In response over text to a friend that shared this:
I think we have to factor in exponential growth and then some. For example the Bombay metro should look to 100x, not 10x today’s local train capacity.
That seems to be how the Chinese think. What they do defies imagination literally. If one were to imagine how many daily Beijing Shanghai high speed trains existed I’d have said 3 or 4. Never 35.
We are thinking of one ‘bullet’ train between Bombay and Ahmedabad five years from now. Why not plan for one every 20 min like a Bombay-Poona bus from day one?
Public infrastructure is almost always a case of build it and they will come. Instead we build private infra unscrupulously and with abandon, then pressurising politically some bare bones public infra to be built, the design bad scope of which is beholden to and limited by what exists. This is effectively then privatisation of public infra. Case in point is all of the excess real estate in Poona built right up to the literal edge of the national Poona Bangalore highway.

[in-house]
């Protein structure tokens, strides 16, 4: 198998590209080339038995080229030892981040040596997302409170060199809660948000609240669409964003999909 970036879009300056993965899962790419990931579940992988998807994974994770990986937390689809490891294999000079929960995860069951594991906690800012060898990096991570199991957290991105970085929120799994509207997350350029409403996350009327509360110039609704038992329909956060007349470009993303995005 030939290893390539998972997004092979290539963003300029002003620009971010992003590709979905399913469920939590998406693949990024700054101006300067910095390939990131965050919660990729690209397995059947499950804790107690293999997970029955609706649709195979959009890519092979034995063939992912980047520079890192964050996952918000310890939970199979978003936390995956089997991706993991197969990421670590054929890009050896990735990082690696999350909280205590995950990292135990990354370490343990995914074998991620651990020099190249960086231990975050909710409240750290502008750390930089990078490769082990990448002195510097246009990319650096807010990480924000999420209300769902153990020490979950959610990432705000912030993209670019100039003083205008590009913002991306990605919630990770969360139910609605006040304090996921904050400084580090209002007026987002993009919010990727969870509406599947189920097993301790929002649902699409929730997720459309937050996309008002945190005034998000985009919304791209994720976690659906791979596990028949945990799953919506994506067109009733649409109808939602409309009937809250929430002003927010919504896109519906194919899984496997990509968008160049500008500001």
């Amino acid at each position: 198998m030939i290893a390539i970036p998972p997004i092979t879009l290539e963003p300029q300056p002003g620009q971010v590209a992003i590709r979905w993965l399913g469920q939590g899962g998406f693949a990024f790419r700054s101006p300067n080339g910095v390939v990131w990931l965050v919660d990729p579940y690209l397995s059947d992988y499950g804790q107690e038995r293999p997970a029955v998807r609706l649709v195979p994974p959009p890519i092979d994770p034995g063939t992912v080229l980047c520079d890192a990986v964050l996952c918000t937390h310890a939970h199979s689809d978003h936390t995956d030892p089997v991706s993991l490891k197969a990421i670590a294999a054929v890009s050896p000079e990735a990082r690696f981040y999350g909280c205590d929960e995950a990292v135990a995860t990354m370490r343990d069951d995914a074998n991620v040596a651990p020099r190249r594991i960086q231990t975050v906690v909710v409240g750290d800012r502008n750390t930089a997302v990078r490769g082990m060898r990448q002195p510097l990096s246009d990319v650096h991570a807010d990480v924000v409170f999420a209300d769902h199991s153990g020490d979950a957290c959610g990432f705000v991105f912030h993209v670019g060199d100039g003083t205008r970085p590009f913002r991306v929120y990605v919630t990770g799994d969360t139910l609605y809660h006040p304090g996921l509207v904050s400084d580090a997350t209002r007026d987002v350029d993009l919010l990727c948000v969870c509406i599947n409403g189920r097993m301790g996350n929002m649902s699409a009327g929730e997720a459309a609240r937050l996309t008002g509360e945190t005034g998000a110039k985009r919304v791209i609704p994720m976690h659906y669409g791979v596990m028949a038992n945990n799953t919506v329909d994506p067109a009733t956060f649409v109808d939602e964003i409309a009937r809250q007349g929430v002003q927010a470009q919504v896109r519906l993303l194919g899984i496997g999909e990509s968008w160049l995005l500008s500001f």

Speaking of China, I’d read this on a blog post:
“That’s the distance from Hong Kong to Beijing, and if you’re on a train that cruises at 306km/h, you can leave at 8:05AM and arrive one minute past five in the afternoon. The train has a number and a Wikipedia entry: G80”
Packed, uncomfortable train rides to undergrad college had had a few of us thinking about the impact of near-universal high speed trains in India: it wouldn’t just mean shorter travel times, but changes beyond that as well. There would be no sleeper cars. Railway food and support infra would be therefore vastly more efficient. Shorter times = more predictable arrival times => you could book hotels + trains together like you do with flights today. Housing changes altogether. Many more people could live in, say Aurangabad and Ahmedabad and even Belgav and commute to Bomay in a hour or so. Pressure on flights reduces. It’s crazy.